n10 If a third party gives advice that encourages corporate management to deepen the corporation’s insolvency, the third party ought to be held responsible for an independent tort of deepening the corporation’s insolvency only if that third party knows that her advice will further a tort. See Restatement (Second) of Torts § 876(b) and comment d. To the extent that the court suggested in Latin Investment that knowledge of a fraudulent (versus negligent) tortious act is required, it went too far. 168 B.R. 1 at 4-5.

The Lafferty court, however, did not fix its star upon the notion that deepening insolvency was a tort. Instead, it concluded that the accumulation of debt by an insolvent entity could, in certain circumstances, be harmful to the corporation. Lafferty, 267 F.3d at 349-50. n11 These injuries can occur as a result of management’s negligence just as easily as they can due to management’s fraud, and management (unlike a third party with no special relationship to the company) owes a duty of care to its corporate client. The link made by the CitX court between deepening insolvency and fraudulent intent is therefore an arbitrary one unless one makes the equally arbitrary determination that deepening insolvency is a (hitherto unknown) tort of its own, in which case officers and directors who, without engaging in fraud, breach–even grossly breach–their duty of care in a harmful manner would be insulated from their wrongdoing.

n11 The Lafferty court described this harm as follows: [T]he incurrence of debt can force an insolvent corporation into bankruptcy, thus inflicting legal and administrative costs on the corporation. . . . When brought on by unwieldy debt, bankruptcy also creates operational limitations which hurt a corporation’s ability to run its business in a profitable manner. … In addition, prolonging an insolvent corporation’s life through bad debt may simply cause the dissipation of corporate assets. Lafferty, 267 F.3d at 349-50 (citations omitted).

Rather than attempt to "discover" a separate common law tort which must then be neutered, this court prefers to treat deepening insolvency as the theory of harm that it was always meant to be, and will rely on other, more established (not to mention less convoluted) common law causes of action to ascertain whether the defendants in this case have engaged in a legal wrong for which Alberts is entitled to recover. Unless and until this court is told differently by a higher court in its own circuit, deepening insolvency will remain a viable theory of damages in this jurisdiction regardless of whether the injury occurred as a result of negligence or fraud.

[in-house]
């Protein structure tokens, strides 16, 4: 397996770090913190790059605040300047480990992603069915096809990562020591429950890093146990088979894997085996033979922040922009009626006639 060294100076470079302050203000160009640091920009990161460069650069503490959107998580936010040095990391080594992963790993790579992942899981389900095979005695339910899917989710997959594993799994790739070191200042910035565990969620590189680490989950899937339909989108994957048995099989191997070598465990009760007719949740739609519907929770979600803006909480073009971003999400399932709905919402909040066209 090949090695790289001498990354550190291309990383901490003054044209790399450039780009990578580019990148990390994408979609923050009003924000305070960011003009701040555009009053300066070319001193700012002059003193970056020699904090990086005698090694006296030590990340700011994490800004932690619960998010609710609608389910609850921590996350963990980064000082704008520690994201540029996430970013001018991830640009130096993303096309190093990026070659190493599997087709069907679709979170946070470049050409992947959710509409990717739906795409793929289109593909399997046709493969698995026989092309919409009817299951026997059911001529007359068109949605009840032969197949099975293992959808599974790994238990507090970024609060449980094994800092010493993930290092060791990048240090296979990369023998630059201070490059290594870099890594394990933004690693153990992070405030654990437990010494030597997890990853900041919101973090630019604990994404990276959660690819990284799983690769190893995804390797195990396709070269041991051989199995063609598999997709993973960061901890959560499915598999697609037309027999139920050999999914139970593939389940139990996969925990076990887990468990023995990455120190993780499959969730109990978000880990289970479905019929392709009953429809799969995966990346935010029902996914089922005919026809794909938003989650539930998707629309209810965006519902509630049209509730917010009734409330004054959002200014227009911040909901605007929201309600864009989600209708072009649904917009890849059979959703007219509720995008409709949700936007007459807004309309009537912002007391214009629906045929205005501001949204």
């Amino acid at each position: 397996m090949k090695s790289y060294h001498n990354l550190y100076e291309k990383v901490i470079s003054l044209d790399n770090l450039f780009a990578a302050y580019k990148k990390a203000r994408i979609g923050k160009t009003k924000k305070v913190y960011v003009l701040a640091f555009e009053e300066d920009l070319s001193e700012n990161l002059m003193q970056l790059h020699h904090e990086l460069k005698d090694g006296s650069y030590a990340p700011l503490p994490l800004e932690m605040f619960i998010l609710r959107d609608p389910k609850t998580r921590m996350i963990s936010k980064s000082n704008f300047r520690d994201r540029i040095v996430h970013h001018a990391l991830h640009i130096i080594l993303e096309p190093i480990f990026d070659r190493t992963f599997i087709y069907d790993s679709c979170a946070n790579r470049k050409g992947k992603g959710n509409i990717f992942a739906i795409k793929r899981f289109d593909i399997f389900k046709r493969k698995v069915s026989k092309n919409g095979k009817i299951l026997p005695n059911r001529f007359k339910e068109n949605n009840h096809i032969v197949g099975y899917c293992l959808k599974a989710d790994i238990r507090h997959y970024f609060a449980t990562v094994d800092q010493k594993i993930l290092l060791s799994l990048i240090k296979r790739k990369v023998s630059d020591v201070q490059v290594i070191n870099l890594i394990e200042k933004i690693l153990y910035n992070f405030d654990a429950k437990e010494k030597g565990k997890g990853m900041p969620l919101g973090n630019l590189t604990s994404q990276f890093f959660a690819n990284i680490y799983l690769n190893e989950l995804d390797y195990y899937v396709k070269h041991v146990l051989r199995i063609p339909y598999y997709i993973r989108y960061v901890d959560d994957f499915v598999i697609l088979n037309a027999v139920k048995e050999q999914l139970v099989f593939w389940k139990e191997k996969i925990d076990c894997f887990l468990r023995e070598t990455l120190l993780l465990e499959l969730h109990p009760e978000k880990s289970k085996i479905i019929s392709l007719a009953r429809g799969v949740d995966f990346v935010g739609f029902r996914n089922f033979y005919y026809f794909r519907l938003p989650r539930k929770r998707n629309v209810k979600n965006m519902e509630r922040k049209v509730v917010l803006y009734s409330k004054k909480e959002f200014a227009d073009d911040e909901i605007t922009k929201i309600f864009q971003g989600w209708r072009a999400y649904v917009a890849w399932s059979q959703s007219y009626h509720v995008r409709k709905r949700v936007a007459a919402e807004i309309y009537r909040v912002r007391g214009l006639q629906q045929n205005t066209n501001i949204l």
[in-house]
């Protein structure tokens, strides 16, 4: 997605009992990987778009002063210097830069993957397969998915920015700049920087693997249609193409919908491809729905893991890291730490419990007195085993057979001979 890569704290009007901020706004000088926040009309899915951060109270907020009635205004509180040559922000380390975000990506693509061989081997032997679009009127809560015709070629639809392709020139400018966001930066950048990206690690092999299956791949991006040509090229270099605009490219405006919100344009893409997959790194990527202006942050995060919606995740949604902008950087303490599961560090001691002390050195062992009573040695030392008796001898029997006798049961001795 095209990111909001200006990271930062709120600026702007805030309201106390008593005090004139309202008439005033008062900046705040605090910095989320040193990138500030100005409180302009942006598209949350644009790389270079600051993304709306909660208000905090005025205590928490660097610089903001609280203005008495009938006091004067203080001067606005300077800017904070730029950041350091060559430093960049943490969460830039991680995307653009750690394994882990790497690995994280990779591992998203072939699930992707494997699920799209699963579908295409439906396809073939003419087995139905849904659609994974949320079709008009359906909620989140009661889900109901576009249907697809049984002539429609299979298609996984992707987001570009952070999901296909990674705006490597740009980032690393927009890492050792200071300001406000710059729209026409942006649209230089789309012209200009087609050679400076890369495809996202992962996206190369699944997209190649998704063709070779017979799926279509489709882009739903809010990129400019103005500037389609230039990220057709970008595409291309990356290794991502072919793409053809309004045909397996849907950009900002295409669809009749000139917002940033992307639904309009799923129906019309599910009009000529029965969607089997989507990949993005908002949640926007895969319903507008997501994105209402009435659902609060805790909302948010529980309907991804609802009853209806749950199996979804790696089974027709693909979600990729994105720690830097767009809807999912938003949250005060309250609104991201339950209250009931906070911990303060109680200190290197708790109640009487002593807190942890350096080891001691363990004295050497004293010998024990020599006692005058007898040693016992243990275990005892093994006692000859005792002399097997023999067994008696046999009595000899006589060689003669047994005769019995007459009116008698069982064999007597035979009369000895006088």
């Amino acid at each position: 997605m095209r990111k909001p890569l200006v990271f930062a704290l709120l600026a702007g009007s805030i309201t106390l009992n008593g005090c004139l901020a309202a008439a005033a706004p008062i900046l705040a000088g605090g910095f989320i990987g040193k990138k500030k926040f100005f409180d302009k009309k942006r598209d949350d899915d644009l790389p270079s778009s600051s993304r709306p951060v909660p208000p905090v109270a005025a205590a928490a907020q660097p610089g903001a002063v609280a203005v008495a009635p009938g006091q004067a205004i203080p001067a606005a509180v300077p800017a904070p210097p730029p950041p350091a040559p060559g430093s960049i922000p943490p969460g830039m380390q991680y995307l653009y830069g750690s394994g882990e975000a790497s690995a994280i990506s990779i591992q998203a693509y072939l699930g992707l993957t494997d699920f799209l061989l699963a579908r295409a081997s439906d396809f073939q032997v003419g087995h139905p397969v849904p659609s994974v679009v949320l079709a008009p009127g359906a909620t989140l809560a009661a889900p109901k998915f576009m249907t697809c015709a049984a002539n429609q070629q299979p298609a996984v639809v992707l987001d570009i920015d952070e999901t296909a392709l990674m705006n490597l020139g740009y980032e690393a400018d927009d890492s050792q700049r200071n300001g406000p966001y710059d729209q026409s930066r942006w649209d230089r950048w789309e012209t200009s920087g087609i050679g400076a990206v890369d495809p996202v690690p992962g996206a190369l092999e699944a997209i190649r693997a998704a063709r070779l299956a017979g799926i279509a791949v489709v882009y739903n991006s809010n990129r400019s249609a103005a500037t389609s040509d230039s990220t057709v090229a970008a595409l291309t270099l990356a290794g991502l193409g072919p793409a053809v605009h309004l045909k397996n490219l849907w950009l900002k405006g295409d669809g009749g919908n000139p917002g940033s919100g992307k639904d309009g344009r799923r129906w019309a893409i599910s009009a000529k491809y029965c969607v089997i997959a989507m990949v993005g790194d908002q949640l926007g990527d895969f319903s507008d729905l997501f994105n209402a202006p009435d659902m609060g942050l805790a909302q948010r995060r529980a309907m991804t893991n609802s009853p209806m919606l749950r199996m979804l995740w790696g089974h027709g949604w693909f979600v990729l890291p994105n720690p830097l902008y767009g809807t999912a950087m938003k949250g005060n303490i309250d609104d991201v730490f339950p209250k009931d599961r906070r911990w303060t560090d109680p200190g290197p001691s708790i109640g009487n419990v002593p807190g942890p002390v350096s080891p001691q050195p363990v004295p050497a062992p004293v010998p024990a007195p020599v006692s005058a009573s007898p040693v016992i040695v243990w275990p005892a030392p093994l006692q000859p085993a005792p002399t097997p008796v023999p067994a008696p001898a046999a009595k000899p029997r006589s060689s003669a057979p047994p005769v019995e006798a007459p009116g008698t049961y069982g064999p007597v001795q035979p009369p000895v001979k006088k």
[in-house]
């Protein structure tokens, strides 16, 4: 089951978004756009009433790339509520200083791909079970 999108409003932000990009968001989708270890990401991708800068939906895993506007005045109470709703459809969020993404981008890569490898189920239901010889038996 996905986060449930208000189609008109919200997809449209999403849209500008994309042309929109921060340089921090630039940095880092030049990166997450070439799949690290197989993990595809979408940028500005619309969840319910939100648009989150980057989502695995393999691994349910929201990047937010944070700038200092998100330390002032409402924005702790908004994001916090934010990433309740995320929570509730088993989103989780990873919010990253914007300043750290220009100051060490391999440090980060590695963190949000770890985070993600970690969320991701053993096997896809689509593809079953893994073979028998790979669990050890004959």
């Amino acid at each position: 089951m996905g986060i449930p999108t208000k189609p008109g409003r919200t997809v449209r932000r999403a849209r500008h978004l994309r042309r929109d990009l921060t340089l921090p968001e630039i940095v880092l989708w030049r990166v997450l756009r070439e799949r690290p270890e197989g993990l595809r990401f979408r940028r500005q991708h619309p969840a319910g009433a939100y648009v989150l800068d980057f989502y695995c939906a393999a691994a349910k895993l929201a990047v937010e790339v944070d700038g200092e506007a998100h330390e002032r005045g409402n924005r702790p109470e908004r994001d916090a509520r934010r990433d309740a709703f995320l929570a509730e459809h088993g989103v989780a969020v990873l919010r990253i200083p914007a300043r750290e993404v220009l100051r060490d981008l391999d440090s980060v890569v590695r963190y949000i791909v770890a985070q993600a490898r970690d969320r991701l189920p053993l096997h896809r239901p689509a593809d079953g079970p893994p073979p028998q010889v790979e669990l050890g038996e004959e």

Finally, the court addressed the measure of damages for the “harm” of deepening insolvency —

This is not to suggest that the damages sought by Alberts are an accurate gauge of the injuries suffered by the debtors due to their alleged deepening insolvency. Alberts seeks to recover for "the increased amount of insolvency suffered by the [d]ebtors" (Compl. P 370). This calculation might have represented a fair valuation of the harm caused to the creditors of DCHC (assuming that the debt was never repaid), but Alberts has no standing to protect creditors’ interests. Instead, he will need to prove that DCHC and its subsidiary corporations were actually harmed by the defendants’ allegedly excessive borrowing habits, and then quantify that harm. The damages arising from these injuries (if proven) may be larger or smaller than the amount of excess debt acquired by the debtors, but they will almost certainly not be the same. n13

n12 Put another way, Alberts will need to quantify the impact of the debt accumulated by the debtors due to the defendants’ actions on the debtors’ business operations, not the amount of debt incurred. Specifically, he will need to show that the debtors’ chances of falling into bankruptcy increased due to the defendants’ actions (and then quantify the costs of bankruptcy for the debtors), that the defendants’ conduct prevented the debtors from performing in a profitable manner (and then quantify the cost to the debtors caused by that impairment), or that the defendants’ actions forced the debtors to dissipate corporate assets that would have been retained otherwise (and then quantify the value of those assets). ….

n13 If the evidence shows that the debtors would have been a failure no matter how well DCHC’s management behaved (an admittedly unlikely prospect given that all but one of the debtors have successfully reorganized), Alberts may not be able to recover anything at all.